Mad Mortgage Rules – and Miles Brignall

Jay Rayner’s review of the Eastside Inn in today’s Observer magazine includes an unforgettable comment about its owner, “chef Bjorn van der Horst, who has the name of a porn star and the palate of an angel.” My partner wondered how Rayner comes up with something like that. I suspect it’s not that difficult – though it is a very good line – if all you have to do for a living is stuff your face and write about it.

Because clearly the restaurant reviewer has not been keeping up with the London Evening Standard newspaper (“the ES”). Rayner expresses surprise that fewer London restaurants have not “gone to the wall”. He goes on: “according to Harden’s, a fine restaurant guide in so many ways, London closures have actually been slightly down over the past year, at just 64 – the lowest rate since 2000. Openings are up 9%.” But a few weeks ago the ES revealed that because so many of the sorts of people who patronise upmarket eateries have had a mortgage windfall, takings have survived the downturn.

The point is that many mortgages have reverted (from a fixed rate) to banks’ standard variable rates (SVRs) which in many cases are tied to the Bank of England’s base rate. Tracker mortgages are again tied to the base rate.

Presumably the Guardian’s Miles Brignall is either not a gastronome or is simply insufferably smug, so has not accompanied Jay Rayner on any of his restaurant trips. If he had, Jay would be well aware of how Brignall has an interest-only mortgage, for which the monthly payments have decreased from almost £900 to £150.

In what must rank as one of the most irresponsible pieces of financial journalism I’ve ever seen, the Guardian ran a short piece by Brignall in Saturday’s Money section, perhaps to provide “balance” to a report on the FSA’s proposals to discourage interest-only mortgages.

Journalists often introduce “balance” when in fact there is no widely-held alternative position. The classic example is climate change. Approximately 999 out of 1,000 scientists working in the field broadly accepts the consensus view of the warming effects of human greenhouse gas emissions. But the crackpot 1000th all too often gets a platform. Result: the public believes there is a fundamental debate when in fact there is no such thing.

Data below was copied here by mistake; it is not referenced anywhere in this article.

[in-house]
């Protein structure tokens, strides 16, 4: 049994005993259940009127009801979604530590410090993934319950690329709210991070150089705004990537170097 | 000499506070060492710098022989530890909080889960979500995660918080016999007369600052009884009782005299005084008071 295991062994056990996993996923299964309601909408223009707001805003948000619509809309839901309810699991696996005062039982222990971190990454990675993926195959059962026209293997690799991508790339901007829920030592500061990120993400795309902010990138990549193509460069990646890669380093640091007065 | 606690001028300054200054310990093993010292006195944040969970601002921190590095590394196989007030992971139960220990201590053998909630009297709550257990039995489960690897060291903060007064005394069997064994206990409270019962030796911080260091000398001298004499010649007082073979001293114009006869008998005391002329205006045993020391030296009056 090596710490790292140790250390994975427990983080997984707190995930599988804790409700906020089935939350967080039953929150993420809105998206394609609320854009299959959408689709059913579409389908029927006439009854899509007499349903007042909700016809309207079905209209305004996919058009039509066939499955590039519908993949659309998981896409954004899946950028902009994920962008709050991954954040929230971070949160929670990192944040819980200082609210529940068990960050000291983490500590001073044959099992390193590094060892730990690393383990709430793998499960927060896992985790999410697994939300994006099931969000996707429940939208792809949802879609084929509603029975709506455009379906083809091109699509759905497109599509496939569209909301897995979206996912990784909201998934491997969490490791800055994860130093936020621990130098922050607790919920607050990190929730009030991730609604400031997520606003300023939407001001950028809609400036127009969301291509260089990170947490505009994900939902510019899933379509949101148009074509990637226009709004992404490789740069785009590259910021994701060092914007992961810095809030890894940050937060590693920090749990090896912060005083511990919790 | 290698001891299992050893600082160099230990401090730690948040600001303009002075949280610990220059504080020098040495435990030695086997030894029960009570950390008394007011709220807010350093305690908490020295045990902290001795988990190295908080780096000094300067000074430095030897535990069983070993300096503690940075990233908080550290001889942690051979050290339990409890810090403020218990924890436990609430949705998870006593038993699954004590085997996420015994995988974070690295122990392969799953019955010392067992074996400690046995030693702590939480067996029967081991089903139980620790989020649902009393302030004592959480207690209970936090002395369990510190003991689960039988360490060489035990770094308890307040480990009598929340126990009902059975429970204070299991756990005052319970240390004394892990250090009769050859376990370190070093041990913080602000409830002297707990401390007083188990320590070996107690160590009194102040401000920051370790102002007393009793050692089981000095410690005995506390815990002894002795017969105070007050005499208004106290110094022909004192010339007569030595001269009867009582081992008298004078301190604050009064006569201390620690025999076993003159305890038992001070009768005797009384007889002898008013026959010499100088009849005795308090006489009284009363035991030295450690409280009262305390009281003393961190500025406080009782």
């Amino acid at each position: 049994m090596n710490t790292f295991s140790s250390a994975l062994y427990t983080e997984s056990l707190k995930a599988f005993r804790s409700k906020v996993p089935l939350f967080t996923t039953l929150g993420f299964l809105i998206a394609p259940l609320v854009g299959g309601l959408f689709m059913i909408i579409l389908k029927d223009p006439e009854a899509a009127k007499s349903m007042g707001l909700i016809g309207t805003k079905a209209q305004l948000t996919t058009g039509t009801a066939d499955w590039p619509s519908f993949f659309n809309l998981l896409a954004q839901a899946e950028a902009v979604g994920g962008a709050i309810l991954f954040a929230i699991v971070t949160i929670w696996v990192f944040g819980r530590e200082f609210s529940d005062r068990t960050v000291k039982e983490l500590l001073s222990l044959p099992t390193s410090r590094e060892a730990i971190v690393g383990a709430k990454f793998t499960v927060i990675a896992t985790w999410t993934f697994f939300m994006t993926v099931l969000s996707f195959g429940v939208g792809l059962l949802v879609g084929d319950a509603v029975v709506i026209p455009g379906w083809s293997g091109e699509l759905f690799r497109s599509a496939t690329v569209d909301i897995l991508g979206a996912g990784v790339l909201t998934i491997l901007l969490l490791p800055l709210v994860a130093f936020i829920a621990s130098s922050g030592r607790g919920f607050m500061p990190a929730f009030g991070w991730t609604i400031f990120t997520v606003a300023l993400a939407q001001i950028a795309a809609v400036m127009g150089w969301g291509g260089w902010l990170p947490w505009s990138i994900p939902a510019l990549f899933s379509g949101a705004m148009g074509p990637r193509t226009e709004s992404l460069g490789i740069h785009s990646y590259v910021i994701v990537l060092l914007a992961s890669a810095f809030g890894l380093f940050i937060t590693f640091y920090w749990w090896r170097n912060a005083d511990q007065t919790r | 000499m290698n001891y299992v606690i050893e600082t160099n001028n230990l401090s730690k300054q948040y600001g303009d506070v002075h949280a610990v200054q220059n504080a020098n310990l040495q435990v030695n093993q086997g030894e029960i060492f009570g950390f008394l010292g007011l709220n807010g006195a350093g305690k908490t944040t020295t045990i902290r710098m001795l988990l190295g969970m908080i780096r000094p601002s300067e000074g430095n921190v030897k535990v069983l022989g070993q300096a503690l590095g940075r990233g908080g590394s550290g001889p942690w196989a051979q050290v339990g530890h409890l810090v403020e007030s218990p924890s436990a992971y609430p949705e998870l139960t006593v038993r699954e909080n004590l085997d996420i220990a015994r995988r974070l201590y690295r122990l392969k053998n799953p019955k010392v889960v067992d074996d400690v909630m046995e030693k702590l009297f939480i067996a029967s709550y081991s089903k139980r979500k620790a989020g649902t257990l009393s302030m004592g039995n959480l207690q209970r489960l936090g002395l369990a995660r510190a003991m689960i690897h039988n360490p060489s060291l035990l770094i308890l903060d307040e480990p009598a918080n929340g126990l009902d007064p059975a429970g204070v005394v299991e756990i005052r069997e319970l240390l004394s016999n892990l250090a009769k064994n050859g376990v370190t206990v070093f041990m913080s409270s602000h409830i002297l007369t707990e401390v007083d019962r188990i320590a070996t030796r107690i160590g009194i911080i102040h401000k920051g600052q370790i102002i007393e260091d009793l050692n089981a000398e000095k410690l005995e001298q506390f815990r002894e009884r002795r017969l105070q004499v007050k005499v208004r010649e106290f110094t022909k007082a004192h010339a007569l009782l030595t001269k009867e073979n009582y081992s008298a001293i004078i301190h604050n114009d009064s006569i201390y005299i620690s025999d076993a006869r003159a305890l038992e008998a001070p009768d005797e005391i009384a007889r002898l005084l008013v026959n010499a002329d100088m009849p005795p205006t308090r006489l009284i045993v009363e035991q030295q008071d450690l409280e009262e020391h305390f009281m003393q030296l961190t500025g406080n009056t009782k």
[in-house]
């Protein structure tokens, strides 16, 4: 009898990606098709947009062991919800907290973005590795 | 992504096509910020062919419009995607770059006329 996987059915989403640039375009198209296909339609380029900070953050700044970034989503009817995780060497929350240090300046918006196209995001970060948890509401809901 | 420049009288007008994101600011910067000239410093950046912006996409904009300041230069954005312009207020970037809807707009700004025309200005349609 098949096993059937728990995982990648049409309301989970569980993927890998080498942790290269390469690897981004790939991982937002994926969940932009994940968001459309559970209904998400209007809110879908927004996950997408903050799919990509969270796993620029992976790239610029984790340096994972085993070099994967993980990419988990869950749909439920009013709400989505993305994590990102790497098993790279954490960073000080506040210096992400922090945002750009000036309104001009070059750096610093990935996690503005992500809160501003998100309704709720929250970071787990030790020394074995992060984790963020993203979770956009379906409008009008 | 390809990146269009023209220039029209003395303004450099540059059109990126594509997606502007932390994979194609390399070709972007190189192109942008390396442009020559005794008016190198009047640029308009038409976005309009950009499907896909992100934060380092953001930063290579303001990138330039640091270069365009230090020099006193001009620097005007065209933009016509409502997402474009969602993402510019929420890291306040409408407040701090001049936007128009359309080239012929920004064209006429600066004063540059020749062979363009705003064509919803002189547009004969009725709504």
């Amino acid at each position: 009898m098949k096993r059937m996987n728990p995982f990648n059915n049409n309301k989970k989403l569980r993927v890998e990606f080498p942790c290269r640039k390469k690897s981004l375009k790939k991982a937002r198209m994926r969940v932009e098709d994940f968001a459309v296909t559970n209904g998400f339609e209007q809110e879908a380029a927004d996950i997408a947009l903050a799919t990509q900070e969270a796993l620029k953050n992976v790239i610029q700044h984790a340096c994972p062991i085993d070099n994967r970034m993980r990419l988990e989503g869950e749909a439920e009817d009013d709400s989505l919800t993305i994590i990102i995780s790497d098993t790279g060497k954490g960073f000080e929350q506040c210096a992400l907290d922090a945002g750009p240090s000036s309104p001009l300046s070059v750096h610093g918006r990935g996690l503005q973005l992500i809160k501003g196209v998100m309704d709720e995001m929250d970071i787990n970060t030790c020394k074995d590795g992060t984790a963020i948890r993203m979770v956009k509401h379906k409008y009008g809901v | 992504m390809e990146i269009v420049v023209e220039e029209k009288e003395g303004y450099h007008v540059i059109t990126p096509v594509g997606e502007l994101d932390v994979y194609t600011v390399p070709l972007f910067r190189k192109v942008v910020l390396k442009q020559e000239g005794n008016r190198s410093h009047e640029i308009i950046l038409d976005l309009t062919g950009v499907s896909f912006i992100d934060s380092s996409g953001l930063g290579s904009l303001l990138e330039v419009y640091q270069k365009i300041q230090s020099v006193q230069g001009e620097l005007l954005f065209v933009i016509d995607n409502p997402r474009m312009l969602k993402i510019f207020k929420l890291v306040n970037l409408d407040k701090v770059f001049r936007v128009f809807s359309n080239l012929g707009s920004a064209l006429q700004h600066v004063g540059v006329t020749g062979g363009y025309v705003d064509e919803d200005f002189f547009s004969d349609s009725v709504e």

The FSA pointed out that (1) if someone takes out an interest-only mortgage when they could not afford a repayment mortgage for the same amount then they are likely to have a problem paying the principal at the end of the term of the mortgage and (2) it would be a good idea for people taking on interest-only mortgages to demonstrate that they have an investment vehicle for paying off the principal, e.g. an endowment policy. Such endowments were of course very popular back in the 1980s.

What the FSA says is very sensible.

But Miles Brignall appears to have committed both the cardinal sins. He writes that:

“By going interest-only, nice houses with gardens (well, vegetable-growing area) suddenly became affordable – all for the same monthly repayment had we gone for a smaller home, with a tiny garden – but funded with a repayment mortgage.”

And Brignall’s scheme for paying back his mortgage? Arbitrage:

“The pay rate on our mortgage is 1.24% – courtesy of the Bank of England – and yet I’m getting 3.01% on my Manchester Building Society Isa. You don’t need to be Mervyn King to know that that’s a good state of affairs.”

This is absolutely nuts. It is a pure cock-up that mortgage rates are lower than the rates paid on consumer deposits. The banks simply did not expect the Bank of England’s base rate to go down to 0.5%. Stupid. What the banks should have done, and will do in future is tie all mortgages to LIBOR – the cost of money in the interbank market – so this situation will not recur.

In bailing out mortgagees and other borrowers in general, by reducing interest rates dramatically, the Bank (the Bank with a capital “B” refers to the Bank of England) has, likely unintentionally, given a massive windfall to hundreds of thousands of borrowers with these daft mortgages for which the payments can drop to virtually nothing. A lot of them are spending their fortunate gains in restaurants, so we haven’t had a shake-out to separate the decent restaurants from the salmonella-factories.

From the Bank’s pov (point of view) reducing the rate so low doesn’r make sense in the long-term. Since in future fewer commercial rates will refer to the base rate, the Bank has got its powder wet.

The other recommendation by the FSA is less sensible. They want to ban self-certification mortgages. These have pretty much disappeared already, but the FSA seems to be keen to lock the self-employed and those with irregular income out of the mortgage market altogether.